Veterans Future Lab welcomes the Apex2022 cohort
Meet early-stage ventures across a range of industries from healthcare and manufacturing to technology and consulting services
This fall, the NYU Tandon Veterans Future Lab is proud to welcome another cohort of outstanding companies to Apex, our 9-month incubator program for ventures led by veterans and military spouses. This year’s group stands out for their focus on products and services that address pressing social issues. Highlighting the service-minded orientation of founders who represent four branches of the US military, the ventures offer solutions for opioid addiction, single-use plastics, healthcare inequity, and a host of other social ills.
The founders’ diversity — geographical, business focus, backgrounds, military service — illustrates the ever-expanding reach of Apex, now in its fourth year. “When the program first launched, we focused on veteran-led startups in the Tri-State Area,” says Steve Kuyan, Managing Director of the Future Labs. “The Apex2022 cohort is a great example of our growth, and we couldn’t be happier to welcome the companies and include them in the family of startups not just at the VFL but across the NYU Tandon Future Labs’ network.”
Founder: Jeremy Campbell | US Marine Corps
Location: Chicago, IL
Jeremy Campbell, a Chicago native, was severely injured during a Humvee rollover accident while serving in the Marines in 2006 in Camp Pendleton. Following dozens of surgeries, he says that getting off the opioids he was prescribed for pain management was one of the most challenging things he’s ever had to do. According to the CDC, hundreds of thousands struggle with opioid dependence in the US, and nearly 841,000 people have died since 1999 from an opioid-related drug overdose. Campbell was motivated to start Allevia to help reduce opioid use dependence and improve the quality of life of patients who are prescribed opioids. The Allevia platform will monitor essential patient data and engagement using a prevent, de-risk, and rehabilitate framework to make safer and more effective opioid prescription decisions at the point of care.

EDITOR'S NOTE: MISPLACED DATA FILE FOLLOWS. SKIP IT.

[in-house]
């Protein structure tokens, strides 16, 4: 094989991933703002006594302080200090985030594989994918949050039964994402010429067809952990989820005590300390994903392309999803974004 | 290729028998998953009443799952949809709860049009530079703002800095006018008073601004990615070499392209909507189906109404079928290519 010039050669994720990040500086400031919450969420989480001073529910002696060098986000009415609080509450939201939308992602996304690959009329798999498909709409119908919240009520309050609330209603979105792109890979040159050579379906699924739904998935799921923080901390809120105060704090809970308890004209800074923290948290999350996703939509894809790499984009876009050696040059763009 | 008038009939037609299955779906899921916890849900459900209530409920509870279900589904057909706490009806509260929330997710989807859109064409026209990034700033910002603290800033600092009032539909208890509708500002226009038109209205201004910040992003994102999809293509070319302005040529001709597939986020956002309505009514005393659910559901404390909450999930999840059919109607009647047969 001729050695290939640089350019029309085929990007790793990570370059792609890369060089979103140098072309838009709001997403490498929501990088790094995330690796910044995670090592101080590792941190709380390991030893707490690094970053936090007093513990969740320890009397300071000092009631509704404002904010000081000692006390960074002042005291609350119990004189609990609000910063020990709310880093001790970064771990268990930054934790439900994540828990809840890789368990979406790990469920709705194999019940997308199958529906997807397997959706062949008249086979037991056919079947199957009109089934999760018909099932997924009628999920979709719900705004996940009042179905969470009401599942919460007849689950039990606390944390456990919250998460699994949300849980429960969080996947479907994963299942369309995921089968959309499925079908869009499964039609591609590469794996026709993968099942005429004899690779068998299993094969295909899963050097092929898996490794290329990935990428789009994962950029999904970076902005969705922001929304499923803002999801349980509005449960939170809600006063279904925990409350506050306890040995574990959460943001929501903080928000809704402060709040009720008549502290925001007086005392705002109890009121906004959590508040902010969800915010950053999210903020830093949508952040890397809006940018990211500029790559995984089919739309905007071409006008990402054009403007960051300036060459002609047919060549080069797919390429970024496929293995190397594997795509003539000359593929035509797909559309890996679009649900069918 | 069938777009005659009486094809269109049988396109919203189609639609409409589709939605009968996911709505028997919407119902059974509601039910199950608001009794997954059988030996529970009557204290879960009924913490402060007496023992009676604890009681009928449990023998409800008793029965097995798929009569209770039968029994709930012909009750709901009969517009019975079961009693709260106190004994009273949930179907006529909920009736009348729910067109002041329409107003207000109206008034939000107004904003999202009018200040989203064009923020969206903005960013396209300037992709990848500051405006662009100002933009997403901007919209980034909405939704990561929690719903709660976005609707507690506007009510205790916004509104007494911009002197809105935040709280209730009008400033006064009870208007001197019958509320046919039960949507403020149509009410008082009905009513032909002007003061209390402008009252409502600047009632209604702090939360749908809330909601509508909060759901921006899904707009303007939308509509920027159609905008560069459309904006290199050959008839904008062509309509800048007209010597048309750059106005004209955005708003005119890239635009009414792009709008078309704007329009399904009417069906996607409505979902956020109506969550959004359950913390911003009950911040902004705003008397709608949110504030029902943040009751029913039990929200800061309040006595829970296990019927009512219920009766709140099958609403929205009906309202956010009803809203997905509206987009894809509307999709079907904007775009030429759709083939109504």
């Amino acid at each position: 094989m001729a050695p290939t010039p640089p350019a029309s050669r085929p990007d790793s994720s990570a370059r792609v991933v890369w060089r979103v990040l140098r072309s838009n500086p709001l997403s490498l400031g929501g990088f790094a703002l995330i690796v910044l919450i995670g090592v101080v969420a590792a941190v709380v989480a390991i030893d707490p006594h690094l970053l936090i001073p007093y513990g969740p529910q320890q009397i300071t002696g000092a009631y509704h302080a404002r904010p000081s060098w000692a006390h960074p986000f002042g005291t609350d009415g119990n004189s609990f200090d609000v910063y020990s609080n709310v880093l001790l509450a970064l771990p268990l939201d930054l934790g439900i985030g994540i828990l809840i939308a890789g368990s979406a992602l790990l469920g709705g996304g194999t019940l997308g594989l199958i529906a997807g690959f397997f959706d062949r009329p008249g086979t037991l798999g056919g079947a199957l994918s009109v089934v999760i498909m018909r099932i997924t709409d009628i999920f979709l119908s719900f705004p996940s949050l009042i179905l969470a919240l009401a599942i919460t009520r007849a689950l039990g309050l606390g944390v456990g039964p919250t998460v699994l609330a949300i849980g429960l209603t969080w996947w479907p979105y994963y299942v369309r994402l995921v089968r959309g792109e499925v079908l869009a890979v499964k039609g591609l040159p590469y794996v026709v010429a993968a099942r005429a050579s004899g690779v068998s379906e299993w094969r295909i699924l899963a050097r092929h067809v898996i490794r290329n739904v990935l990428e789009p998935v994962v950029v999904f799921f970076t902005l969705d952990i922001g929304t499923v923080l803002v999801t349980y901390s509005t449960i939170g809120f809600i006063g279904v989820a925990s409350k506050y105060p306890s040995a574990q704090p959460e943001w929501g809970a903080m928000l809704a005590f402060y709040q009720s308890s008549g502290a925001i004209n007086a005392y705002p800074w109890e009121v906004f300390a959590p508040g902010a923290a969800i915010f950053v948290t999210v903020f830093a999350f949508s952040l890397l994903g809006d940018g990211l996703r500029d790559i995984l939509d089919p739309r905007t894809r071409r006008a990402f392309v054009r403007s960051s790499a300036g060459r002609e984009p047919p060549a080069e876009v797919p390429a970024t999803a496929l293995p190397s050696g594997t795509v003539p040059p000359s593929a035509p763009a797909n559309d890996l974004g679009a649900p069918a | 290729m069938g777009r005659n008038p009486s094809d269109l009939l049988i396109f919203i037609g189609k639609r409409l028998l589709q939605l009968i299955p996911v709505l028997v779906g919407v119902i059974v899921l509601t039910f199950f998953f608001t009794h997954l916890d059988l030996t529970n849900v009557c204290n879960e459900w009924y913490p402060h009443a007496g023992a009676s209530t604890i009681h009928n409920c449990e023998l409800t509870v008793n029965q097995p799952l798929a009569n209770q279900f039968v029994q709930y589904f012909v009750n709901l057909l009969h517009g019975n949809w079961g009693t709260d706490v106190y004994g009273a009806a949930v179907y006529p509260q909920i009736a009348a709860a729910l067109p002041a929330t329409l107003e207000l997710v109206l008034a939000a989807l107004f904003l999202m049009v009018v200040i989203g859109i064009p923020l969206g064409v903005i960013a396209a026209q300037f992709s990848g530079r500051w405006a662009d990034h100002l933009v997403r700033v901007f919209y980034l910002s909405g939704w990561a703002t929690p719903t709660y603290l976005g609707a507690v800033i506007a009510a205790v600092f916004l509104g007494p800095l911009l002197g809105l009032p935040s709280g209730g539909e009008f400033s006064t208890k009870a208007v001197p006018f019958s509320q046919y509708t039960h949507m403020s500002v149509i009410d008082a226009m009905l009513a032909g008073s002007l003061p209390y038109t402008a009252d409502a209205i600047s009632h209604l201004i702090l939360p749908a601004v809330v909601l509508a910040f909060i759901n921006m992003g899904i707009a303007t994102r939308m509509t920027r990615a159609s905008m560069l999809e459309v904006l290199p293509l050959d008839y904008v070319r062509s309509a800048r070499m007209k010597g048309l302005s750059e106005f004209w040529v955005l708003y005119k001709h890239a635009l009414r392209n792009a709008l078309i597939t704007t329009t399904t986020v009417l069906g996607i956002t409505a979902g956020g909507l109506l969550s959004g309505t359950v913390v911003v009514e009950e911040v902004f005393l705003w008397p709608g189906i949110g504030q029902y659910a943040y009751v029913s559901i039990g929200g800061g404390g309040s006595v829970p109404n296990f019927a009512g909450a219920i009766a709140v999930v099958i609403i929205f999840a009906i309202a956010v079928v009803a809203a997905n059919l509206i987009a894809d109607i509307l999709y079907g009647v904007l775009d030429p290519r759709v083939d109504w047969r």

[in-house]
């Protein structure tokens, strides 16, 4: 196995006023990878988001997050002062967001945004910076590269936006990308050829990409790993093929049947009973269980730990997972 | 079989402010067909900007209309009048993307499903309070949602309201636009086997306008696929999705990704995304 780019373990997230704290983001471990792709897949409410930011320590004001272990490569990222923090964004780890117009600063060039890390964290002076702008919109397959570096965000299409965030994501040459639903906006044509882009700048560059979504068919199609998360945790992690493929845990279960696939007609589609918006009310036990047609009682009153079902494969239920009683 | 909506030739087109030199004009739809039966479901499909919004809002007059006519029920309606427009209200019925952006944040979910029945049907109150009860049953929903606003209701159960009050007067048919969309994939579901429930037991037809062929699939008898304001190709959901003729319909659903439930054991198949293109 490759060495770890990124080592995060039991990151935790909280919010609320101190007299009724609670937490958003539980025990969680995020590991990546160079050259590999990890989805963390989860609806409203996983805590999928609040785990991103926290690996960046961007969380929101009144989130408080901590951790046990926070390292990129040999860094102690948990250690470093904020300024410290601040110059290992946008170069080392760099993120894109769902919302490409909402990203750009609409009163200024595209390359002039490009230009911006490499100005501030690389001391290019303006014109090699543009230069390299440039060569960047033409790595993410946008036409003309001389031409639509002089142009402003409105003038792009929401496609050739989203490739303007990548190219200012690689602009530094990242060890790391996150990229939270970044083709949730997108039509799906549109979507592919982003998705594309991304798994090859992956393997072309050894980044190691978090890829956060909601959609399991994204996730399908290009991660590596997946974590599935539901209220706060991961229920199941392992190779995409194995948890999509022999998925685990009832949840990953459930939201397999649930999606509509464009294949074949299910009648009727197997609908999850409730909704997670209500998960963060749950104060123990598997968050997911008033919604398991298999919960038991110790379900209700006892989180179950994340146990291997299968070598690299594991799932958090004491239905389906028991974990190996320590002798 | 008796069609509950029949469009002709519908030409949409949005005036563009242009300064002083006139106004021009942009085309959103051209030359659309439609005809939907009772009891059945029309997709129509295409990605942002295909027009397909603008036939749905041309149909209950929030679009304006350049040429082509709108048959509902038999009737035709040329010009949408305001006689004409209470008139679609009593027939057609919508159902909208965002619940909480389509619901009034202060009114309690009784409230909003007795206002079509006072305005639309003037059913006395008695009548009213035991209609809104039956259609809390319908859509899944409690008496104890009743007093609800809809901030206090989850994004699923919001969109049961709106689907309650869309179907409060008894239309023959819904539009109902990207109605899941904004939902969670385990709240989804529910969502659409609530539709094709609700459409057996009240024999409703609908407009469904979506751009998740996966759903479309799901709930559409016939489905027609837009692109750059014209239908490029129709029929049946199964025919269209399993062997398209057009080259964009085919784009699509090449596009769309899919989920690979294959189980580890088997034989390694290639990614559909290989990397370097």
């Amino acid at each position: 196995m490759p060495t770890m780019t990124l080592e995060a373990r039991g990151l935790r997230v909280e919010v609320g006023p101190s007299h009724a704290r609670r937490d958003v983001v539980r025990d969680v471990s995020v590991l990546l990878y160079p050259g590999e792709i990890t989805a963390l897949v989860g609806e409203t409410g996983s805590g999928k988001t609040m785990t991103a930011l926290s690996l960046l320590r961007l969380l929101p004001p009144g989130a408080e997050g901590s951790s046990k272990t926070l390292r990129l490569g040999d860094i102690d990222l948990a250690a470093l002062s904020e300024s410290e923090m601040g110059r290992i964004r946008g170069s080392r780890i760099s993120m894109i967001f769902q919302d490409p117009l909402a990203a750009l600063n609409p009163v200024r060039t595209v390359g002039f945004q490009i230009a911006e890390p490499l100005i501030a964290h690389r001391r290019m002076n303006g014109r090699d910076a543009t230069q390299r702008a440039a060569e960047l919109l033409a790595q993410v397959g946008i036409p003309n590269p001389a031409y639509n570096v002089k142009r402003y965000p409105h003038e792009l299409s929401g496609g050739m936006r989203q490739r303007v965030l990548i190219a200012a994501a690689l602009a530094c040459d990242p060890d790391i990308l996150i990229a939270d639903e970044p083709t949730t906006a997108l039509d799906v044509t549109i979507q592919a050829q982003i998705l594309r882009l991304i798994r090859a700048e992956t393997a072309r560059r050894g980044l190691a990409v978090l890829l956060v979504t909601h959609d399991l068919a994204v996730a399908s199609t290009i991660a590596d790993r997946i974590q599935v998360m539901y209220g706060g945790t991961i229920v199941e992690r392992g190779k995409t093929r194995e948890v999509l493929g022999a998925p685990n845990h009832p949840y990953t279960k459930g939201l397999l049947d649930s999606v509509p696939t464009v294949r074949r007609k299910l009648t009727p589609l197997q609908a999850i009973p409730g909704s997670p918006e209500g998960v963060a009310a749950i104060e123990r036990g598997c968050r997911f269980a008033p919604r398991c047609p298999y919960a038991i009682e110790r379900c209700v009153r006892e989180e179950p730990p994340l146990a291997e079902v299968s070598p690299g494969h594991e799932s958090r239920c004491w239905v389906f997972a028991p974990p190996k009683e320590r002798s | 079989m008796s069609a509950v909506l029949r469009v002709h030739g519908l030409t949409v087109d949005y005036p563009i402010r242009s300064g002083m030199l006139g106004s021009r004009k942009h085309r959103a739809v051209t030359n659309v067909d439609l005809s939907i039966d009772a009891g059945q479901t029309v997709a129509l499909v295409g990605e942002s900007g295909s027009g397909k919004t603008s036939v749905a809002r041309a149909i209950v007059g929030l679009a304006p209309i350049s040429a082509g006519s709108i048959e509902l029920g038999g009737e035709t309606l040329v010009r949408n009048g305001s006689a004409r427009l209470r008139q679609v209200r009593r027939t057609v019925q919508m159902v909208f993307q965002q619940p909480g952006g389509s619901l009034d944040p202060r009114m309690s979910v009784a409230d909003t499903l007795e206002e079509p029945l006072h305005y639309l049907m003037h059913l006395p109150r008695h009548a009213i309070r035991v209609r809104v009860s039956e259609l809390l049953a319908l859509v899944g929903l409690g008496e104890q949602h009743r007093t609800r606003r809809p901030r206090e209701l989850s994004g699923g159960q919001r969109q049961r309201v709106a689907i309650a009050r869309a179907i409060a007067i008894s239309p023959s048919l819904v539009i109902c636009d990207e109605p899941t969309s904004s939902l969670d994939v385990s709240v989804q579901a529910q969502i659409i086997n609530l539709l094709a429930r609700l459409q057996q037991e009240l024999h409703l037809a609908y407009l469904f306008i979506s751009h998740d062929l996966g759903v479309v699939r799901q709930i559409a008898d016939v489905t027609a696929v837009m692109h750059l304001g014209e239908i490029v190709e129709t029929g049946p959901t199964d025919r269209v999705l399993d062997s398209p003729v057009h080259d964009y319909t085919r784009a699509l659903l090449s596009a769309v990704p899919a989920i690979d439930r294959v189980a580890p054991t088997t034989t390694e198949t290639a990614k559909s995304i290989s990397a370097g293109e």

Founders: Christopher Flanagan | US Marine Corps + Daniel Widdis | US Navy
Location: Falls Church, VA + Bellevue, WA
Former naval officers Christopher Flanagan and Daniel Widdis are building DataVal Ventures, a data marketplace for the $6 trillion data economy. The duo liken their product to iTunes: Data producers upload their data to the platform and receive compensation from subscribers looking for information that can address business problems — Answers-as-a-Service. Their system is also a Kelley Blue Book for data where anyone can quickly receive fair market value for a dataset available through a self-service wizard.
Founders: Marie Roker-Jones | Military Spouse + Hugues Seureau
Location: New York, NY
An exciting player in the DEI-tech space, Essteem looks to improve the tech ecosystem with a SaaS-based app for HR, ESG, CSR, and recruiting leaders in companies actively looking to create more engaged, diverse, equitable, and inclusive workplaces. Military spouse Marie Roker-Jones (an alum of VFL’s VET program) and co-founder Hugues Seureau also organize social impact-driven hackathons to help underrepresented tech talent showcase their skills to companies that are hiring, while using their passion for technology to give back to nonprofits.
Founders: US Army veterans
Location: Austin, TX
Record-breaking temperatures, like the heat dome that punished the Pacific Northwest this summer, have pushed legislators to consider safety regulations for laborers who must work outside, offering yet another use case for ICCEE, led by 2 US Army veterans. The portable tent uses an evaporation technique that keeps the air within it cool without consuming much power, an attractive option for businesses that may now be required to provide cooling breaks for workers.
However, ICCEE has other applications in the military and industrial markets too, such as helping service members and first responders cool off in deadly heat environments, as well as in the commercial sector, where the tent may be used at tailgating parties or other outdoor events.